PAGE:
Young Hannah unfortunately must have been watching too many horror videos because in the run up to our visit she had convinced herself that she would be absolutely petrified and that it was going to be scariest thing of all time ever and that Mummies were evil etc etc.

And sure enough after - and again I use this word advisedly - literally twenty-two seconds of watching the 3-D file, to be precise the bit where the camera flies between the computer-generated Mummy's feet and aims itself like a remotely piloted drone at the Cadaver's long-evaporated yet tastefully redacted gonads, poor Hannah broke down in tears and had to be removed.

She soon recovered, if not in the actual exhibition, which she turned out not to be really in the mood for, then in the shop, where a mummy-shaped pencil case lifted her spirits most excellently.

Then the fighting began when Eloise discovered some computer screens and the taking-turns artifice broke down, as it always and inevitably does.

Nicole took her leave and set down somewhere to rest her burgeoning birthday bump and I took a hands-off approach to mediation and entertainment as we looked at various things and other things.

Oh, the shock on their little faces when I delicately finger-tipped the tippy-tail bone of the Muttaburrasaurus! The delight when they felt with their own little fingers the difference between twenty-two and twenty-four degrees, or whatever the real number were, and understood the difference between a boy and a girl for the egg of a turtle.

After the Museum we dragged our tired behinds to West End and ate Tibetan food in a restaurant where manners broke down because we were all tired and hungry, but recovered when we became un-hungry.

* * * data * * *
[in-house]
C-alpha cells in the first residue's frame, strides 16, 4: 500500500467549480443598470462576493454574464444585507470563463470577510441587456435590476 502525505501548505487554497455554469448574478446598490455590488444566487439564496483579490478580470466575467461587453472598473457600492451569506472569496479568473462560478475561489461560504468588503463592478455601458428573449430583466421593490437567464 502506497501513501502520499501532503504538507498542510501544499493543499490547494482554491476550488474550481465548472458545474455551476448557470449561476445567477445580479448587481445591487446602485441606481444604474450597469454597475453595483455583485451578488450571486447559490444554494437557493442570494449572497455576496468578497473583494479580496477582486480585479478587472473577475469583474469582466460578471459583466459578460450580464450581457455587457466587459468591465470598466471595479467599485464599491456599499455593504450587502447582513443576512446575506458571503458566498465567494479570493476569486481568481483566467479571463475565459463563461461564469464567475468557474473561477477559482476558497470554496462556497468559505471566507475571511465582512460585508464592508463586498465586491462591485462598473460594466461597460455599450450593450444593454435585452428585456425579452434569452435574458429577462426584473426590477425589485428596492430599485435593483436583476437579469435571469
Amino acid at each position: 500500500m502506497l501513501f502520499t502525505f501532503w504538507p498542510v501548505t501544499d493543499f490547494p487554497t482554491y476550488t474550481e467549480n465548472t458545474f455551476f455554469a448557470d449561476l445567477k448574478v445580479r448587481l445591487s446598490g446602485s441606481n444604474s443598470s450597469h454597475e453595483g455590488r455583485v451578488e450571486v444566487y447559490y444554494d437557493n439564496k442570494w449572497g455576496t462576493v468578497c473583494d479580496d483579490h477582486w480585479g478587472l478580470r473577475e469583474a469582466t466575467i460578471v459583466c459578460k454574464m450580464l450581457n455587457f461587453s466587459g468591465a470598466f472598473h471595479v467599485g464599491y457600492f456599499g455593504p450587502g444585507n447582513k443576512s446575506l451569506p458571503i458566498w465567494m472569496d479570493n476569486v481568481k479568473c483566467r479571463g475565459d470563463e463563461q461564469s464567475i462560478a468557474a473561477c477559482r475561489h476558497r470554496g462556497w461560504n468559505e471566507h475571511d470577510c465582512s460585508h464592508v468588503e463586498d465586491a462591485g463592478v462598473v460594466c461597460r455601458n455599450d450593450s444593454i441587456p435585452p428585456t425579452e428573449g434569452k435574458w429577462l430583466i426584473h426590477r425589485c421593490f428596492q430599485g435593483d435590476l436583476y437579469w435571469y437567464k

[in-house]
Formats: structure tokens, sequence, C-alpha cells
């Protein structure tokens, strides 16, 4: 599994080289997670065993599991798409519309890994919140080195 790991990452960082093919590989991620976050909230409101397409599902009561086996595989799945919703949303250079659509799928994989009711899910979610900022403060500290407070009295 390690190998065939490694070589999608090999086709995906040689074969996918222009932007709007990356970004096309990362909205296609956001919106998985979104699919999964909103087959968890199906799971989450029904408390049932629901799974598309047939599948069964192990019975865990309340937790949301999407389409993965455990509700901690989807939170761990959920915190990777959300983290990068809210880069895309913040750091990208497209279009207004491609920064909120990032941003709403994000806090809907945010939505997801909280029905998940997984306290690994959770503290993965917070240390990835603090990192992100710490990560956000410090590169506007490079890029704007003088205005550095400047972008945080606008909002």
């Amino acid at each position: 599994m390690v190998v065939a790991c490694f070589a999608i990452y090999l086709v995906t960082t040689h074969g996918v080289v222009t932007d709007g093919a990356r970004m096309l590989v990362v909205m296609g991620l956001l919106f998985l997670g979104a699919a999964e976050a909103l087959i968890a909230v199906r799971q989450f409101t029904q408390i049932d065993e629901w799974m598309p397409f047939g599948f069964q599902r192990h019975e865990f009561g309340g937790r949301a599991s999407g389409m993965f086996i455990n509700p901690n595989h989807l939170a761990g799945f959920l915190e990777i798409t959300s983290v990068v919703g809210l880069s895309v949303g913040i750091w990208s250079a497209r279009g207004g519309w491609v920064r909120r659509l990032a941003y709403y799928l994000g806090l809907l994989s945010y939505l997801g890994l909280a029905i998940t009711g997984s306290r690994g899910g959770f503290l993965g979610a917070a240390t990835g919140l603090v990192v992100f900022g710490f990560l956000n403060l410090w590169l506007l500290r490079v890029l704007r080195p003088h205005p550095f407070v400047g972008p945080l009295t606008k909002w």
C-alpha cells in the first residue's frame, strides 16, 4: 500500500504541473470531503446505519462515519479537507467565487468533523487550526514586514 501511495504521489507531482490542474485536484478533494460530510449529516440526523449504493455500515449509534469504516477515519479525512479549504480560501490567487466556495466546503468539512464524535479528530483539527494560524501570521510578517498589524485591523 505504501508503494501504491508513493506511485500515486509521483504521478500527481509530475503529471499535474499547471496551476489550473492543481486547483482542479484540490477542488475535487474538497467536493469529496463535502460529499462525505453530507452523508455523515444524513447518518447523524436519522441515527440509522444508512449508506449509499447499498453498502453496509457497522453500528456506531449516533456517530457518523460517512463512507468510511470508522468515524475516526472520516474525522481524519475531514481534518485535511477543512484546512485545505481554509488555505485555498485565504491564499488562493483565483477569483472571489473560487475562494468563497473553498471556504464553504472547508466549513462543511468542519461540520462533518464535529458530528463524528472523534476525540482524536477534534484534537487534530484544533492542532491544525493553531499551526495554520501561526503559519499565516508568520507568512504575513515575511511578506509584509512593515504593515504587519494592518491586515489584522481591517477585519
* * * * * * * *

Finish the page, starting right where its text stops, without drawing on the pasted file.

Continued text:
For want of a thing to do the next day, rather than ponce about in the garden we went to the beach where we collected shells, built sandcastles and jumped over waves, before going in for an actual swim in the actual sea. No dolphins this day though. Little Hannah was missing her Mum and we tried to phone her, but it transpired in later investigations that my phone had bricked itself, which is a story in itself.

Anyway we were at the beach for - and I use this word advisedly - literally hours and totally buggered by the end of it. Well I was. And as I was the only one who remained awake for the drive home, I assume so were they.

Monday meant home-time for Hannah but work-time for Eloise as she went for a three-hour marathon lesson at Dance School to learn the Duet she is to perform at The Concert.

Sep 19, 2012


The weather people are keeping their weather eyes on the Southern Oscillation Index, a number which tells us something about the distribution of heat in the Pacific Ocean between Australia and South America, and telling us to expect an El Nino year, one in which the summer is hot and dry.

Apparently it's been a wet winter, though I didn't notice or can't remember, and out there in the countryside undergrowth and grass has been busily growing as though there is, in fact, no tomorrow.

This leads to the necessity of a program of controlled burning out in the countryside, and sometimes nearerby, where cooler, smaller, fires are set and closely monitored in order to burn the combustible fuel at the base of forests or in the fields and paddocks and reduce the risk of major wildfires.

So from time to time we will see a pall of smoke rising over a distant hill, or sometimes a closer hill. And sometimes the fires do get out of control, such as happened a few weeks ago between The Gap and Ferny Grove where a controlled burn got some legs.


Spring is springing, as it is prone to do, and the trees around the neighbourhood are taking it in turns to get their blossoms out. It's a lovely time of year in Brisbane, when it becomes very colourful with the flowers of the jacarandas, the poincianas, and all those other trees whose names I either never knew or can't now remember.

Sep 9, 2012

Skateboarding, Without the 8

Late afternoon, the sun setting, the neighbourhood quiet, strollers on their way to the brook with their dogs. Running the gauntlet of the Ginger Peril on the Skateboard of Doom. Along with, of course, the Elbow and Knee Pads of Truth and Justice.

Sep 3, 2012


What could be nicer than a tune on the Ukelele, the Piano or the Violin, played by my daughter, the Apple of My Eye, the nascent musical Genius?

A tune on the instrument of your choice played by someone who knows vaguely what they're doing, that's what.

The ukelele and the piano are acceptable I suppose, but the violin. My god.